2017 Impact: The EHS software M&A spree can be expected to continue in 2017, albeit at a slower pace as the “game of musical chairs” winds down. There will likely be more deals in which EHS software vendors continue to make in-fill acquisitions of smaller, focused firms to extend and expand offerings, e.g., environmental management, industrial hygiene, product safety, etc. The net result will be more choice of broad footprint EHS platforms, although buyers will need to fully understand vendor plans for business and technical integration of acquisitions.
4. Specialization of EHS Platform Solutions
Most software vendors develop a presence in market segments based on a combination go-to-market strategy and serendipity in which some solution and segment market “beachheads” are established. Strategy subsequently considers how to capitalize on those. Related to #3 above, there is now a group of well-heeled EHS software competitors searching for ways to set themselves apart. This calls for sharpened go-to-market strategies and competitive differentiation.
2017 Impact: There will be further solution specialization, e.g., solutions tailored by industry, geography, market segment, functional area, etc. as vendors seek differentiation. Not every EHS software vendor will succeed as a comprehensive cross-industry platform provider; some will succeed through dominating a market niche whether it be an industry sector, a functional domain such as health and safety, or a market segment such as SMB, and so on. This will provide buyers with more opportunities, but make solution selection even more difficult.
5. EHS Management Continues to Move Towards Predictive and Preventive
There’s been a lot of talk, and some action, with regards to the application of disruptive technologies to solve EHS problems. Cloud-based EHS software platforms and, to a lesser extent, mobile applications have gained significant traction. Although, the benefits of the Industrial Internet of Things (IIoT) has started to be realized for operational issues such as asset and energy management. However, safety and environmental projects and case studies are few and far between. Of note, EHS software vendors are investing in embedding advanced Big Data and Predictive Analytics solutions in their platforms.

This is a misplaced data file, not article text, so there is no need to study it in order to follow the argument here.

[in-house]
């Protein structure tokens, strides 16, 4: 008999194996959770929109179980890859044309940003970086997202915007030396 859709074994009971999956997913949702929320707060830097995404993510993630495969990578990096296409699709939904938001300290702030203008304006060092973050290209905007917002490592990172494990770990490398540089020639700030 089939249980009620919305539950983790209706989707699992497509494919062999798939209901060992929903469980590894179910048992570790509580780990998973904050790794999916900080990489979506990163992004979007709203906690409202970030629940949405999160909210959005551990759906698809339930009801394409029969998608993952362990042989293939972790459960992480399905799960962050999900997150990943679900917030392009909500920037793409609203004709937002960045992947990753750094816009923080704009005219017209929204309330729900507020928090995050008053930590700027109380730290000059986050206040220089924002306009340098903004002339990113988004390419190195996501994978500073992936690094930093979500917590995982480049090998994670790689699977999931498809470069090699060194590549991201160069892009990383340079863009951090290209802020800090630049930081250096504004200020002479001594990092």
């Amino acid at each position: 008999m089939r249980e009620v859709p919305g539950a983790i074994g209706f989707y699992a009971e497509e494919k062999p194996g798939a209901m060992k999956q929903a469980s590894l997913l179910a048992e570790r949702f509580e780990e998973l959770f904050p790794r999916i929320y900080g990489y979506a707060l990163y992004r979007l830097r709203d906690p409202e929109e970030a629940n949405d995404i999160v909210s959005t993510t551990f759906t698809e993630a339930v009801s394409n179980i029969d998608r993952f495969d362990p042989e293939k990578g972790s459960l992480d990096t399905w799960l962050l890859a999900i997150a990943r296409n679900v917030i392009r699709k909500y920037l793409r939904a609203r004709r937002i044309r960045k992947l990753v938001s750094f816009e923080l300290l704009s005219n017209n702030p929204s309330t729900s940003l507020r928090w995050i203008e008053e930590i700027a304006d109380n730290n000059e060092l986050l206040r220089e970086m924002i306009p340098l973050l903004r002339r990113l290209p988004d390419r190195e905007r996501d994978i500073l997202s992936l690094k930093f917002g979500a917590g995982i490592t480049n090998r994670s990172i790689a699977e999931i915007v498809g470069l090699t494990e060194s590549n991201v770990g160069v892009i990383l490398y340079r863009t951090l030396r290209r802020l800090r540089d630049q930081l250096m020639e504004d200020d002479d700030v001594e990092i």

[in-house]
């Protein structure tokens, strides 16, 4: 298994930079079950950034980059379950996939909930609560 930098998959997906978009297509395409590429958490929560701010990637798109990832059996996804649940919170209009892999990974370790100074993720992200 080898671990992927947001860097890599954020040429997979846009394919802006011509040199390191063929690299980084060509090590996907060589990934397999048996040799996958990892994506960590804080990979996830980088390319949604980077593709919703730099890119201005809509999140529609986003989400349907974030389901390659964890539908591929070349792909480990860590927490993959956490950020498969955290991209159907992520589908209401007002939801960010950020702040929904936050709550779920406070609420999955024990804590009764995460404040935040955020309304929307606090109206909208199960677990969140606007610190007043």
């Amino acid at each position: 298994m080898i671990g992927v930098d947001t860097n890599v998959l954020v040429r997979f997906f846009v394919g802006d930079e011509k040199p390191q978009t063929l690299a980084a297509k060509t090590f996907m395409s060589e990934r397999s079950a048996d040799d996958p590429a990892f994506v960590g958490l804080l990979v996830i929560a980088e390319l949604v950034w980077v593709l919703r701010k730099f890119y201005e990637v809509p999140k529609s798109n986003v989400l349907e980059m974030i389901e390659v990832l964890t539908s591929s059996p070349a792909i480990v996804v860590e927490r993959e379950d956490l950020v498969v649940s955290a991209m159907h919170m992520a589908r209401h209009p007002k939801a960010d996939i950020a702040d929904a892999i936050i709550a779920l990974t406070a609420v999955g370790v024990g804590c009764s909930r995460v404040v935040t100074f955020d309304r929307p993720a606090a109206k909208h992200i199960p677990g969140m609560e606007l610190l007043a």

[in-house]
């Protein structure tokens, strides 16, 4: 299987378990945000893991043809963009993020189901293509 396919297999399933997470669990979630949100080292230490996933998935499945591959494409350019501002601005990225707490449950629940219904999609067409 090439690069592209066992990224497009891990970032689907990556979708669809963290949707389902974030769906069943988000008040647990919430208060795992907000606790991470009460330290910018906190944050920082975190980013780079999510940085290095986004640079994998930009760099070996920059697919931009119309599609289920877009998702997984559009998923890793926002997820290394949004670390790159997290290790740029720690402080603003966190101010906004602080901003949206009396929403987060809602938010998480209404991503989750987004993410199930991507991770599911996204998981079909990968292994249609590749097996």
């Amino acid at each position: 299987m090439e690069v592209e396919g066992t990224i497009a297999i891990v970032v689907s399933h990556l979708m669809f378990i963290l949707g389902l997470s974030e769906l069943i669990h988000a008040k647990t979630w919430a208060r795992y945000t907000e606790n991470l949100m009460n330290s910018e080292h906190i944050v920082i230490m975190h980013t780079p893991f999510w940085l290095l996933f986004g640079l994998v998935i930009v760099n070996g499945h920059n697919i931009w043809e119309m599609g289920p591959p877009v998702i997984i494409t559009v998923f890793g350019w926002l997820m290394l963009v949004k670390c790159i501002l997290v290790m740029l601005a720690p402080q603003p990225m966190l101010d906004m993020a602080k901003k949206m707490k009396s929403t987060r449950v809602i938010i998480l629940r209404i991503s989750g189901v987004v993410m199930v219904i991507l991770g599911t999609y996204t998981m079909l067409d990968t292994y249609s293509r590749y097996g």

2017 Impact: The IIoT and its key enabler, Big Data, will come to the forefront of EHS management. This will take the form of moving from interesting use cases to case studies showing business value. Increasingly, advanced analytics will be applied to large volumes of operational data from sensor-equipped machines and devices, along with many types of business data to identify trends and patterns that could not be seen before. For example, analysis of sub-second data on machine operating conditions can be used to analyze and identify factors associated with injuries and unplanned shutdowns to prevent such incidents. This will enable EHS management will to move further from describing what went wrong, to being able to predict what will go wrong next.
The Year Ahead for EHS Management
The field of EHS management and its enabling technology saw significant and rapid developments in 2016. Based on the five trends discussed above, the winds of change can be expected to continue to blow this year. In keeping with the spirit and substance of Operational Excellence, EHS will be further embedded in core business operations, and continuous improvement driven by the application of integrated management systems.
Improvements of EHS software platform offerings and the application of new-generation technology, such as Big Data, will play a big role in enabling this as “more data” becomes more meaningful. The potential benefits will be greater than ever for those willing to make the required investments. The year ahead in EHS should once again prove to be anything but boring.